Often, we think of love as a decorative, sappy, flowery thing; but Paul calls us to re-examine this perception–going so far as to say that love is load-bearing–the focal point of the Christ-shaped character. In this sermon, we’ll examine what it means for love to give structure to our life, and why we (like the church in Corinth) are so often tempted to focus on other things.
As faithful readers of the text, what does it look like to focus on the “middle” of stories we find in Scripture? Our minds are so quick to jump to the end where we see resolution (ie: the storm is calmed, the battle is won, the dead are raised, etc.) but often times life seems to pause in the middle—before we can see resolution. So what does it look like to trust in God when we are in the middle—especially when we’re not so sure God is even trustworthy.
Jesus promised his followers that “rivers of living water (that would) flow from within them,” referring to the gift he would impart to them in the Holy Spirit. In remembering our baptism, we remember that just as water channeled into the desert brings the promise of life, so we are God’s channels, called and equipped by the power of the Holy Spirit, to bring life into even the most barren places in our world.
Throughout the Bible there are intentional acts of legacy building by God’s people (Jacob, Moses, Samuel, Joshua). God commands us to remember our experiences with Him and pass them on to the next generation. In this sermon we will look at the literal stones as signs for us to remember God’s acts of the past. What literal things can we leave around that will cause our children to ask what does this mean? How can we become living stones, living proof of God’s power in our lives?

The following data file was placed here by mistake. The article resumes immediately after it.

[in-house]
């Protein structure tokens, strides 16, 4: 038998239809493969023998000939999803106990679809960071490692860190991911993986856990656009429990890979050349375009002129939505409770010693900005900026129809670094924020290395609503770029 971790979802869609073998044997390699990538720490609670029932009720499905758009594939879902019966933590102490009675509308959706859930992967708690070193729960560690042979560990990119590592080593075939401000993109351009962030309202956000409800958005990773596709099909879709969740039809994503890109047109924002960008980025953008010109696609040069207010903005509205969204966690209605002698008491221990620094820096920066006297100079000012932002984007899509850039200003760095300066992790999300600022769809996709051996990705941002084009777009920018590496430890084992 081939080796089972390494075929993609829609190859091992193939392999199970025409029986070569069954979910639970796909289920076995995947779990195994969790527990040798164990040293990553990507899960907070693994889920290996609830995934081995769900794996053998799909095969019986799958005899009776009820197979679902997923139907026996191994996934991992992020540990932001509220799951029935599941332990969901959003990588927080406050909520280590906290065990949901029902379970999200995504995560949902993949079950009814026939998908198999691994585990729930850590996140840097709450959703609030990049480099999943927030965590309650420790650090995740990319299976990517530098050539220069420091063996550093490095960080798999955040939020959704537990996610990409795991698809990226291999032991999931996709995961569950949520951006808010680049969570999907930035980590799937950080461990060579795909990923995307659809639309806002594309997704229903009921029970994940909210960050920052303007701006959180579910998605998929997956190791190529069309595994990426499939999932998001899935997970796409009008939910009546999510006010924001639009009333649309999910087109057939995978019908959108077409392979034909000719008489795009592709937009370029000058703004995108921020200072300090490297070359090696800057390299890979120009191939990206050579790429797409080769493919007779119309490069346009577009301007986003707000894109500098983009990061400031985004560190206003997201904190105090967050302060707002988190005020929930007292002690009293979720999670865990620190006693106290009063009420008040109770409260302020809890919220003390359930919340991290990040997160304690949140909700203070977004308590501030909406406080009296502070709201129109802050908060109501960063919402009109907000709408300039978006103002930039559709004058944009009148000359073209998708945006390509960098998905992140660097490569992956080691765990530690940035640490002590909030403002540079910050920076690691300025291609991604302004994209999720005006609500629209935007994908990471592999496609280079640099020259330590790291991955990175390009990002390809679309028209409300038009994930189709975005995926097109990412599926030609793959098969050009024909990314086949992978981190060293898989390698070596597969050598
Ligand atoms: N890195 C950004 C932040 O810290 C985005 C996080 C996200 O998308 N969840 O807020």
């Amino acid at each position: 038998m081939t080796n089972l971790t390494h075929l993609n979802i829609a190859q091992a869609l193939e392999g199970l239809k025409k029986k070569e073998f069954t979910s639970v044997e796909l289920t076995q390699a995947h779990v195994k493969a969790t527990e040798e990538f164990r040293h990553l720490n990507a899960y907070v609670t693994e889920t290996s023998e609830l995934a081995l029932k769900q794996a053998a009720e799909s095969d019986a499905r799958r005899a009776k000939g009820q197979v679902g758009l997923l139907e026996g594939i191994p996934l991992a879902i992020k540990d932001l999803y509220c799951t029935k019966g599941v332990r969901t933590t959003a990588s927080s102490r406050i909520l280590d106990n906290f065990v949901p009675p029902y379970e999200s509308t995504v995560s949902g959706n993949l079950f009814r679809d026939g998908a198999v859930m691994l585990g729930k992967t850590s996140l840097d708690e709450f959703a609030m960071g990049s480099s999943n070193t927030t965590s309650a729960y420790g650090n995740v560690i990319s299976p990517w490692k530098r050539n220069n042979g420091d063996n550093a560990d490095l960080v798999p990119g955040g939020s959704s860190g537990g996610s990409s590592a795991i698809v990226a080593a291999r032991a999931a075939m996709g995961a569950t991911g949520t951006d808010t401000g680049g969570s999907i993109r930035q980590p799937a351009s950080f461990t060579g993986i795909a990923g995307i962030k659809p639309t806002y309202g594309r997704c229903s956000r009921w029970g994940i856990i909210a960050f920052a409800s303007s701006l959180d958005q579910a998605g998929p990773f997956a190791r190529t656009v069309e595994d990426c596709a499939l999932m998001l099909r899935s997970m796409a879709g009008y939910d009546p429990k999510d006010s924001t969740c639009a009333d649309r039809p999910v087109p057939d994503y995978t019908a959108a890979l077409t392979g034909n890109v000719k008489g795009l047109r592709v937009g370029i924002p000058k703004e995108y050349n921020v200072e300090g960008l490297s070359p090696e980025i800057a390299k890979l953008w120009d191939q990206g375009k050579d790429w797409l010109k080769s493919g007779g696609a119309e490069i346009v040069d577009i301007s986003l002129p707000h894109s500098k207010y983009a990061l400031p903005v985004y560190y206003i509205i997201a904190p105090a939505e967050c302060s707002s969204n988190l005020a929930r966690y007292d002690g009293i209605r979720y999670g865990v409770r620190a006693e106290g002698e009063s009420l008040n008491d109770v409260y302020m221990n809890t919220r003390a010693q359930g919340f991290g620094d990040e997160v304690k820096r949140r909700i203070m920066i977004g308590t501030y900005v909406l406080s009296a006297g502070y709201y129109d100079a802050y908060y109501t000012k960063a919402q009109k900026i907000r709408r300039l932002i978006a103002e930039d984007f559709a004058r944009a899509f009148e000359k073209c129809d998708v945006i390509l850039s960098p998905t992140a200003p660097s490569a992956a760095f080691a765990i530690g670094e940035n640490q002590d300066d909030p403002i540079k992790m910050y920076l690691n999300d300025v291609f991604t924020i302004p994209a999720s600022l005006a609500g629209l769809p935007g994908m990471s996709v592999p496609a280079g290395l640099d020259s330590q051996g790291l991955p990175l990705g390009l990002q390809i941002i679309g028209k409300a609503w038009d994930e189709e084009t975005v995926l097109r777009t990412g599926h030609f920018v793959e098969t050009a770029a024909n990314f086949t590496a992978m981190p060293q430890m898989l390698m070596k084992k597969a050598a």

Sermon on Feasts based on Isaiah 24 and John 6
From the beginning, God has granted every species the capacity to reproduce fruit “after its kind,” the potential to generate something new beyond itself. In these two parables – one of Israel, the other of a new Israel – is an invitation to live the fruitful life.
The Temple was the heart of the Jewish people, it was the place where YHWH had promised to live in the midst of his people, it was the place where heaven and earth overlapped. But God did not originally design his temple to have four walls. As we follow the temple motif throughout the biblical narrative, God reveals his invitation to participate in extending the kingdom of heaven by building a new temple… or perhaps it’s an old temple, made new by his Spirit.
Tears are a major part of our story, in the Bible, and they happen for different reasons. But tears are not a sign that something is “wrong.” Tears are a visible sign of an invisible reality, and they allow us to participate in the character of God who weeps. In the sacrament of tears is the fellowship of sufferers.
Like fire on the mountain is the holiness of God, awesome and unnerving, domestic and wild, good but unsafe, cleansing what it could destroy. Whatever happened to the God of consuming fire? How did he become so tame?
From the beginning of time, God’s Spirit has moved like a wind (or “breath”) across the earth, creating and sustaining life. Sometimes the people God has formed grow weary, then come apart, and when we do we need a second wind (of God’s Spirit) to renew us.